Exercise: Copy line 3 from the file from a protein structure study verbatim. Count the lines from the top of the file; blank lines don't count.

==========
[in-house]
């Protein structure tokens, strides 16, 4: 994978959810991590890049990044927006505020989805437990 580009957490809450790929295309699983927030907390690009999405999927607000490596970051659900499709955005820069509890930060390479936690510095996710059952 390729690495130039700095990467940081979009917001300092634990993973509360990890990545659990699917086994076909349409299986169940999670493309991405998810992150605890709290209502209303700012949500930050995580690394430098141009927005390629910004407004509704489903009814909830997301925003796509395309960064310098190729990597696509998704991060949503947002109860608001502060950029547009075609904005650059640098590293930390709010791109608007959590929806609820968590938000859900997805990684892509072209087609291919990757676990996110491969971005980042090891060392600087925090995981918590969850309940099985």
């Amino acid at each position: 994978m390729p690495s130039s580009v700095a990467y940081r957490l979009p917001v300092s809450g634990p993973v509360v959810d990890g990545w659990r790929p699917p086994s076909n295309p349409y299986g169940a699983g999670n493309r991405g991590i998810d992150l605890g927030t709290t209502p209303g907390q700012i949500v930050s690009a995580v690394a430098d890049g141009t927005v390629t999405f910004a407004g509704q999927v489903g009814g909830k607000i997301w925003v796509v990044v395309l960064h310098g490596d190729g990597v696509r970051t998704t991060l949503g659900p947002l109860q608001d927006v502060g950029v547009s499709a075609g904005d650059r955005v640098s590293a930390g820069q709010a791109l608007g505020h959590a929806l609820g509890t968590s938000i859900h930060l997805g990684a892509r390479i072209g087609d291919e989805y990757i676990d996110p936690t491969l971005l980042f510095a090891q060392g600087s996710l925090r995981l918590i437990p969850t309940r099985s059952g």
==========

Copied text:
């Amino acid at each position: 994978m390729p690495s130039s580009v700095a990467y940081r957490l979009p917001v300092s809450g634990p993973v509360v959810d990890g990545w659990r790929p699917p086994s076909n295309p349409y299986g169940a699983g999670n493309r991405g991590i998810d992150l605890g927030t709290t209502p209303g907390q700012i949500v930050s690009a995580v690394a430098d890049g141009t927005v390629t999405f910004a407004g509704q999927v489903g009814g909830k607000i997301w925003v796509v990044v395309l960064h310098g490596d190729g990597v696509r970051t998704t991060l949503g659900p947002l109860q608001d927006v502060g950029v547009s499709a075609g904005d650059r955005v640098s590293a930390g820069q709010a791109l608007g505020h959590a929806l609820g509890t968590s938000i859900h930060l997805g990684a892509r390479i072209g087609d291919e989805y990757i676990d996110p936690t491969l971005l980042f510095a090891q060392g600087s996710l925090r995981l918590i437990p969850t309940r099985s059952g």